Worm Farm

Sharing my worm farm journey over the past couple of weeks.

Worm Farming

A worm farm, or vermiculture, is the process of using worms to create compost from food scraps and garden waste. Worms can eat up to half their body weight each day and turn it into worm castings (plant food).

To summarise, the main benefits are:

  1. Worm castings to fertilise plants.
  2. Reducing food waste and rubbish.

Worm Bin

In April, my local council, The City of Canada Bay, gave away 100 worm bins as part of a sustainability initiative. I collected the worm bin at their Sustainable Saturday event and carried it all the way home in the rain.

worm farm giveaway

worm farm giveaway form

The worm bin provided was the Tumbleweed Worm Factory which retails for $89 AUD. It is a raised two-tray system with a spout. Inside it contained a Tumbleweed Worm Farm Bedding Block made from 100% natural coconut fibre. Unfortunately, worms were not included.

worm factory

The 'working tray' is where the worms live and food is added. As the colony grows, a second working tray is added. Having a second tray helps in harvesting castings by rotating them around when they get full.


The bottom tray collects excess water and moisture known as leachate. It is dangerous to use as fertiliser as it is anaerobic and contains nasty microbes, bacteria and pathogens.

bottom tray

Unfortunately worms will follow the moisture that drips down into the bottom tray and get stuck down there. To prevent this, I filled it with dry shredded paper. The dry paper will force worms to return to the feeding tray. At each feeding, I do a quick scrap of worms that stayed down there along with any nearby shredded paper and add it to the feeding tray as part of their weekly food. I refill this tray with shredded paper back to the top. This has been a much cleaner method than having to drain dirty leachate and rescue worms each week. This idea was taken from this Vermicompost Learn by Doing video.

bottom tray paper

The air holes on the lid were big enough to allow vinegar flies through. I covered them up using gauze and electrical tape. When it wears out, I'll ask my wife for some old pantyhose.


Worms work best between 18 and 24 degrees Celsius. During winter, I move the bin into the garage to maintain a warmer temperature.


As of early 2024, I have removed the top cover completely and use paper and bubble wrap to trap the condensation inside the bin. Previously, the lid would be covered with water and worms would hanging around the lid and sides instead of in the soil. This method, combined with the shredded bottom tray ensures all the moisture remains in the feeding tray and encourages worms to stay there.

top layer plastic


The bedding provided with the worm bin is the Tumbleweed Worm Farm Bedding Block made from coconute fibres. Coconut fibres retain their moisture which is important for a worm farm. The bedding block expanded when placed in water and mixed over a few minutes, but I left it for a few hours to set.

coco bedding

The bedding was placed inside the worm bin tray with cardboard underneath.

finished bedding


The recommended starting population of a worm farm is 1000 worms. A well-maintained farm doubles in population roughly every 2-3 months. They also self-regulate their population based on food availability, space and conditions.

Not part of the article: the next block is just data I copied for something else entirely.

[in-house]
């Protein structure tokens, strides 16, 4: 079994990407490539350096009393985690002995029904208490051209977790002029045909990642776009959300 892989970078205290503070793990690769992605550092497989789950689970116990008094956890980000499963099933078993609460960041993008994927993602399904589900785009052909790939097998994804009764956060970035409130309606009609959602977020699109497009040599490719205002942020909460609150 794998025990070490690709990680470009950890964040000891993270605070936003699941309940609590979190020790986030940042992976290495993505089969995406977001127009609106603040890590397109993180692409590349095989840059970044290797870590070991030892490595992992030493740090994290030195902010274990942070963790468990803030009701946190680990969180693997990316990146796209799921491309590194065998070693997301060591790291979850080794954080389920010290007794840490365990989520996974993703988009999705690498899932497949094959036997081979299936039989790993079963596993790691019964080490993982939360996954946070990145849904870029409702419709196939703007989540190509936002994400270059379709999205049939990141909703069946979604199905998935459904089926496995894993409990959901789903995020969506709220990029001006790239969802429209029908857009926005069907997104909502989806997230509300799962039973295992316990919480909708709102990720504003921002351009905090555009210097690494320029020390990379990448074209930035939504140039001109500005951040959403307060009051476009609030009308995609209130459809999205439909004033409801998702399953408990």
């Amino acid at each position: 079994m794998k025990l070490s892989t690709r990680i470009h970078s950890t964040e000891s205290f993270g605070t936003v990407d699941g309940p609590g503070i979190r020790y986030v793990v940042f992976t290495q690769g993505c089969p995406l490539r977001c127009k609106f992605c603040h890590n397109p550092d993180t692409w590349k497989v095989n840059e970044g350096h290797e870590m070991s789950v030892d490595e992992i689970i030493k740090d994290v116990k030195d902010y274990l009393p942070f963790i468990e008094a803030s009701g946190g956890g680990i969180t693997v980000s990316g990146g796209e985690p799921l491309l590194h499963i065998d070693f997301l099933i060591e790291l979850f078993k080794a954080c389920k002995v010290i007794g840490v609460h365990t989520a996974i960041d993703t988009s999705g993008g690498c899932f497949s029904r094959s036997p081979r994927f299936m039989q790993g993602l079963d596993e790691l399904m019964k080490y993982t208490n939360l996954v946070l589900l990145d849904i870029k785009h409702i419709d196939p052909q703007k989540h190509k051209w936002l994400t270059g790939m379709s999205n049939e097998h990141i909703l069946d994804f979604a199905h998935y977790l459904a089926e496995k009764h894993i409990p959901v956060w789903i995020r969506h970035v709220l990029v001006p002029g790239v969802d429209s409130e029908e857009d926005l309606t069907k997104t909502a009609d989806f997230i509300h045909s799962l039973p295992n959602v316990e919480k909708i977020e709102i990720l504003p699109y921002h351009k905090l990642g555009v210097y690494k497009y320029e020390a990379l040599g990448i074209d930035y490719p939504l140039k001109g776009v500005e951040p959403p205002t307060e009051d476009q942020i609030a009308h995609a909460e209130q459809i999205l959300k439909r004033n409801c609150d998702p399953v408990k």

The cheapest place I could find live worms was at Bunnings. A box of 1000 worms from either of the two available brands (Dr Worms and Worm Affair) was $49.90.

worm affair

I preferred the Worm Affair brand as I could open it up and inspect if the worms were alive and well.

worm box

I emptied the box into the worm bin and then spread it out evenly. The worms burrowed as fast as they could to get out of the light. It is good practice to leave them for 48 hours to acclimatise to their new environment.

adding worms

On top, I have a hessian/burlap blanket to keep their environment dark, moist and warm during colder seasons. I have tried alternatives like paper and cardboard but did not enjoy them. As the material is natural, worms also enjoy eating away at it (or they could just be stuck).


blanket with worms


Each week I feed the worms a combination of nitrogen (greens) and carbons (browns). A good combination is required to prevent acidic (low pH levels) or anaerobic (too wet, no oxygen) conditions. The foods I'm commonly feeding are all items I would've previously thrown into the bin:

  • Food scraps: everything except citrus, onions, chillis, dairy and meat.
  • Coffee grounds and tea bags: crushed coffee pucks from my morning coffee.
  • Shredded paper (microcut): sensitive documents, and now the main source of carbon.

A tip I've learnt is to freeze food scraps to stop them from decomposing and smelling. When it thaws, it breaks down the cell walls as water inside expands, making it decompose faster and easier for worms to eat.

Worms can consume anything that was previously 'alive', such as leaves, fingernail clippings, hair and vacuum dust. It's important to bury and cover all food (worms live underground).

Example 1: Carrot tops, broccoli stems and strawberry tops:

food 1

adding food

Example 2: Coffee grounds, shredded paper, dead leaves and green beans ends:

food 2

adding coffee grounds


As previously mentioned, worms produce casting used to fertilise plants. Castings are collected from the worm bin and can be used directly as fertiliser or mixed with water to become worm tea.

This is a comparison done by Simple Grow, a company selling worm castings fertiliser:

My farm is still too small and difficult to harvest castings. My goal is to first build the farm up to introduce the second tray which takes roughly half a year. Although I got the worm bin in April, I only started using it in August. I will update this post in the future when I do my first harvest.